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  1. Abstract

    Crosslinking is a ubiquitous strategy in polymer engineering to increase the thermomechanical robustness of solid polymers but has been relatively unexplored in the context of π‐conjugated (semiconducting) polymers. Notwithstanding, mechanical stability is key to many envisioned applications of organic electronic devices. For example, the wide‐scale distribution of photovoltaic devices incorporating conjugated polymers may depend on integration with substrates subject to mechanical insult—for example, road surfaces, flooring tiles, and vehicle paint. Here, a four‐armed azide‐based crosslinker (“4Bx”) is used to modify the mechanical properties of a library of semiconducting polymers. Three polymers used in bulk heterojunction solar cells (donors J51 and PTB7‐Th, and acceptor N2200) are selected for detailed investigation. In doing so, it is shown that low loadings of 4Bx can be used to increase the strength (up to 30%), toughness (up to 75%), hardness (up to 25%), and cohesion of crosslinked films. Likewise, crosslinked films show greater physical stability in comparison to non‐crosslinked counterparts (20% vs 90% volume lost after sonication). Finally, the locked‐in morphologies and increased mechanical robustness enable crosslinked solar cells to have greater survivability to four degradation tests: abrasion (using a sponge), direct exposure to chloroform, thermal aging, and accelerated degradation (heat, moisture, and oxygen).

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  2. Abstract

    An overlooked factor affecting stability: the residual stresses in perovskite films, which are tensile and can exceed 50 MPa in magnitude, a value high enough to deform copper, is reported. These stresses provide a significant driving force for fracture. Films are shown to be more unstable under tensile stress—and conversely more stable under compressive stress—when exposed to heat or humidity. Increasing the formation temperature of perovskite films directly correlates with larger residual stresses, a result of the high thermal expansion coefficient of perovskites. Specifically, this tensile stress forms upon cooling to room temperature, as the substrate constrains the perovskite from shrinking. No evidence of stress relaxation is observed, with the purely elastic film stress attributed to the thermal expansion mismatch between the perovskite and substrate. Additionally, the authors demonstrate that using a bath conversion method to form the perovskite film at room temperature leads to low stress values that are unaffected by further annealing, indicating complete perovskite formation prior to annealing. It is concluded that reducing the film stress is a novel method for improving perovskite stability, which can be accomplished by lower formation temperatures, flexible substrates with high thermal expansion coefficients, and externally applied compressive stress after fabrication.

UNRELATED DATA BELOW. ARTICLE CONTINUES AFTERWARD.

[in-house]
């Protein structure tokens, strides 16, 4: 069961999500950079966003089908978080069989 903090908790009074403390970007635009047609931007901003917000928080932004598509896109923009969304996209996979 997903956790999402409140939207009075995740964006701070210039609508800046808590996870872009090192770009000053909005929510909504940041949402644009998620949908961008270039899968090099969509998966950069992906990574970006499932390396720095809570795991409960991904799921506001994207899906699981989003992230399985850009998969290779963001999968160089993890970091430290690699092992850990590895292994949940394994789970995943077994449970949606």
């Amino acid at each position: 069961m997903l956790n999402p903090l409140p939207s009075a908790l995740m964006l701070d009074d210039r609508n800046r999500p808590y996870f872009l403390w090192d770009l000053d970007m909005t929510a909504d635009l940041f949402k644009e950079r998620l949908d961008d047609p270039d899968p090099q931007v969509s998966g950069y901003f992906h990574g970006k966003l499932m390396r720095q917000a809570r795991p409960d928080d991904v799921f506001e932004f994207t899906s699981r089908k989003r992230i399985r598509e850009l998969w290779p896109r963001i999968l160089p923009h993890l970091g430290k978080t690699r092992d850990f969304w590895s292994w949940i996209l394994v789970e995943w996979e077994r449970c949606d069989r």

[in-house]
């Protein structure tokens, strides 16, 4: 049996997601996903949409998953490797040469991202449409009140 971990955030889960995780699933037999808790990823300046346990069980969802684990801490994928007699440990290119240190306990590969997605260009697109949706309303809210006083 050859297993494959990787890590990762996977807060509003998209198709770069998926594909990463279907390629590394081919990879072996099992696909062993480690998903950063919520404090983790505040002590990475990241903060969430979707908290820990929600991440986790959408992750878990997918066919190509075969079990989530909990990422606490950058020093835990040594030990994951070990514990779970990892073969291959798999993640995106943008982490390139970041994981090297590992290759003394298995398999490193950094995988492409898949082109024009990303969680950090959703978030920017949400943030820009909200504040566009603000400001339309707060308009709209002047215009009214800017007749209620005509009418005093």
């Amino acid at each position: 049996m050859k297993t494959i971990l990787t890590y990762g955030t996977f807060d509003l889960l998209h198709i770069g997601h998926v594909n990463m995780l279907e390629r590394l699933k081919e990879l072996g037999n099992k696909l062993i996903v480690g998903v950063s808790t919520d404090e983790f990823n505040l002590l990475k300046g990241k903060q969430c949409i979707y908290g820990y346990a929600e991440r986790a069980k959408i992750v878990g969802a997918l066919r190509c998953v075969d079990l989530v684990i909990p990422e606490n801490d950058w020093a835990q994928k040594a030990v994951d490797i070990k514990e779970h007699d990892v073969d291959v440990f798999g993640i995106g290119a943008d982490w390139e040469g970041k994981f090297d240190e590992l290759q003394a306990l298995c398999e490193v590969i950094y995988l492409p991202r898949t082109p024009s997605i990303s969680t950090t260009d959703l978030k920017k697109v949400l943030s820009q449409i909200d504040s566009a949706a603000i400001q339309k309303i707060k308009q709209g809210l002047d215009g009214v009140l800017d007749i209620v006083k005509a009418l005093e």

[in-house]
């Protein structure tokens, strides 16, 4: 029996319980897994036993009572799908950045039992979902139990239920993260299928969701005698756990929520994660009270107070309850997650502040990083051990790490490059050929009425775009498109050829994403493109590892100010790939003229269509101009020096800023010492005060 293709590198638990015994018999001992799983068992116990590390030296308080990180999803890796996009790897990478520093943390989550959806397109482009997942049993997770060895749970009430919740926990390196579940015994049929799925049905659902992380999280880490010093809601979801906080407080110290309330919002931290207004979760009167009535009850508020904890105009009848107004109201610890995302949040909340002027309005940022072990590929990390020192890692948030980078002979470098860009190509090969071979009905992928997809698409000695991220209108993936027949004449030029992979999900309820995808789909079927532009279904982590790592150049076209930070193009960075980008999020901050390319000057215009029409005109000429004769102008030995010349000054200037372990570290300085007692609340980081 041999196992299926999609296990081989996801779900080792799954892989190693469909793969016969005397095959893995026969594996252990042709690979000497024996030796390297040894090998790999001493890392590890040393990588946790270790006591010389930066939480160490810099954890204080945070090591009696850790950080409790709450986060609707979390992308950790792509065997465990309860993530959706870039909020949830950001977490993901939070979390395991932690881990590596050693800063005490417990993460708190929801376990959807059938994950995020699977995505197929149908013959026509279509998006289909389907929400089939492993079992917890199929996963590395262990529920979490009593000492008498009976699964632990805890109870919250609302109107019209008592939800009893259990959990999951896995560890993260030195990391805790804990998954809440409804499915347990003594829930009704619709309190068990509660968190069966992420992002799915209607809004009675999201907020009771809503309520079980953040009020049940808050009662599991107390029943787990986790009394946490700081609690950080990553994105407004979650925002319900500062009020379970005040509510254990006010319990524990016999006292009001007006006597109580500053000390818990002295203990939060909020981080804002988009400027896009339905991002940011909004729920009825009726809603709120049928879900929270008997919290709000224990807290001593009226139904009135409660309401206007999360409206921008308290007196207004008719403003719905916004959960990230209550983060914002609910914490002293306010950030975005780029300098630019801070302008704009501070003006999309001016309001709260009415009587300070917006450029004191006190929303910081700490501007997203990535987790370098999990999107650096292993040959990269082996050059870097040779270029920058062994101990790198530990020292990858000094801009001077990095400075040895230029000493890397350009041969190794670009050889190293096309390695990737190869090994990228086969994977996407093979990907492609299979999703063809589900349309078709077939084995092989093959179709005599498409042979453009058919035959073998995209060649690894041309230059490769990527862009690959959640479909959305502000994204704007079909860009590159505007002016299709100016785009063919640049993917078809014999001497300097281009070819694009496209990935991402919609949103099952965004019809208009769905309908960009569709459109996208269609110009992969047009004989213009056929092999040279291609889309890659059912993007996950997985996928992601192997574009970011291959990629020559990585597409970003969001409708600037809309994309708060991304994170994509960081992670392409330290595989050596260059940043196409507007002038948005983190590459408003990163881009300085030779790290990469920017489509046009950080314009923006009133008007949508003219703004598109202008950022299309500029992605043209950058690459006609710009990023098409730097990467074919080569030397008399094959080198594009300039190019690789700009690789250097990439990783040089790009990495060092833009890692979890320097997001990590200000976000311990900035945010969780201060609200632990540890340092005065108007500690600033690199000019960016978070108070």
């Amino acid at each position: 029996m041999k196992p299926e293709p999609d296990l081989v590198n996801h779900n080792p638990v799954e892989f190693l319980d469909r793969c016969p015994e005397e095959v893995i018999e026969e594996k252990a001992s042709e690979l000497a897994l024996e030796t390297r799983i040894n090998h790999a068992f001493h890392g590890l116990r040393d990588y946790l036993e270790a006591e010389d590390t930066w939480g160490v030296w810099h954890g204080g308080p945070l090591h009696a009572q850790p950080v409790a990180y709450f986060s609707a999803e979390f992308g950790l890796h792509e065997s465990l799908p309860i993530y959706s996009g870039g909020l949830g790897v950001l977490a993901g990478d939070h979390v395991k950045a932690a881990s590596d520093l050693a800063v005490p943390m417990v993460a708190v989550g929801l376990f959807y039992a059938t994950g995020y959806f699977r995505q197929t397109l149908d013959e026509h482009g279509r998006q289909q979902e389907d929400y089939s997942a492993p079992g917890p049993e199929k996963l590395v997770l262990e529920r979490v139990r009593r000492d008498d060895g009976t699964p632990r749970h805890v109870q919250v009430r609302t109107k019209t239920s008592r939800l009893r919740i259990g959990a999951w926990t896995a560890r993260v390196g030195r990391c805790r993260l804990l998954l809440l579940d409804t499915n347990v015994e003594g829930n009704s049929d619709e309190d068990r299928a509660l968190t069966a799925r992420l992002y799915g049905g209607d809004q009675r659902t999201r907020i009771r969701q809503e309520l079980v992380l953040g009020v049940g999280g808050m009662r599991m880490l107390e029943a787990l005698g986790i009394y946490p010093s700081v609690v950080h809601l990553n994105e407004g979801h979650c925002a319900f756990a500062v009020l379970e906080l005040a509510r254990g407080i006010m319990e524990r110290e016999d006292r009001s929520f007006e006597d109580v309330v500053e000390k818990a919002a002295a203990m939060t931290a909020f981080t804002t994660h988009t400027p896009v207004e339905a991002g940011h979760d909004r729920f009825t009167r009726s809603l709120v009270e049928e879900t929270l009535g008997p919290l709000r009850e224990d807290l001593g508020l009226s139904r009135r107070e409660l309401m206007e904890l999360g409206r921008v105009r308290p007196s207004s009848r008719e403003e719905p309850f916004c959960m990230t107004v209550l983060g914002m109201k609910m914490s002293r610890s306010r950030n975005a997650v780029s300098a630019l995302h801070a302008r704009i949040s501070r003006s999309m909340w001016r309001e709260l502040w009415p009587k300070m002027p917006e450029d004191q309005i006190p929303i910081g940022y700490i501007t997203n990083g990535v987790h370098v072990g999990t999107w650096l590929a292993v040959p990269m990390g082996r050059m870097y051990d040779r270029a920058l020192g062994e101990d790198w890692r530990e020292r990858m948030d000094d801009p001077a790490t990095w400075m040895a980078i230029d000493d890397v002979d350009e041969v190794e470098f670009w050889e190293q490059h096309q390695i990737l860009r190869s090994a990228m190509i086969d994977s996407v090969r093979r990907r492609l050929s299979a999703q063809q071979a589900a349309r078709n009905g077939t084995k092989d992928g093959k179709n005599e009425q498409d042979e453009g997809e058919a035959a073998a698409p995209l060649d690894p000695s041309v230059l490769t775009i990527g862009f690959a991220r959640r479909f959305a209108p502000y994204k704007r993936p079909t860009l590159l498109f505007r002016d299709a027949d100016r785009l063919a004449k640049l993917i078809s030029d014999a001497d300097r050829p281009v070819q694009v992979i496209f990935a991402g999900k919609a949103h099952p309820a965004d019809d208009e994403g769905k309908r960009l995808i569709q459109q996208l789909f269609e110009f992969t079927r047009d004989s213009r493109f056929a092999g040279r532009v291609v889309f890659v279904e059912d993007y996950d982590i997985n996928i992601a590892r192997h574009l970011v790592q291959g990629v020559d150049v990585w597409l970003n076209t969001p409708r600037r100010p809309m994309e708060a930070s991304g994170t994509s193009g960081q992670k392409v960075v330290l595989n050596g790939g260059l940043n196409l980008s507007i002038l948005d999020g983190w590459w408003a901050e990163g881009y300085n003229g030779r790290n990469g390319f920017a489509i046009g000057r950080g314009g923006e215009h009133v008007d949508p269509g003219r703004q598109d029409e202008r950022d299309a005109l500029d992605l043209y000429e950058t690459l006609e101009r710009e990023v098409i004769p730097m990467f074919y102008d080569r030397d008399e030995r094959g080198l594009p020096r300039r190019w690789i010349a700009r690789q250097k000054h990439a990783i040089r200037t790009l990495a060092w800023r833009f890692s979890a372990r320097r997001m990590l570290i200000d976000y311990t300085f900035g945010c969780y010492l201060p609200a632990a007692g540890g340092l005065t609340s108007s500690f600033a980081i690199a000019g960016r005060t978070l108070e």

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  3. Abstract

    Photoactive perovskite semiconductors are highly tunable, with numerous inorganic and organic cations readily incorporated to modify optoelectronic properties. However, despite the importance of device reliability and long service lifetimes, the effects of various cations on the mechanical properties of perovskites are largely overlooked. In this study, the cohesion energy of perovskites containing various cation combinations of methylammonium, formamidinium, cesium, butylammonium, and 5‐aminovaleric acid is reported. A trade‐off is observed between the mechanical integrity and the efficiency of perovskite devices. High efficiency devices exhibit decreased cohesion, which is attributed to reduced grain sizes with the inclusion of additional cations and PbI2additives. Microindentation hardness testing is performed to estimate the fracture toughness of single‐crystal perovskite, and the results indicated perovskites are inherently fragile, even in the absence of grain boundaries and defects. The devices found to have the highest fracture energies are perovskites infiltrated into a porous TiO2/ZrO2/C triple layer, which provide extrinsic reinforcement and shielding for enhanced mechanical and chemical stability.

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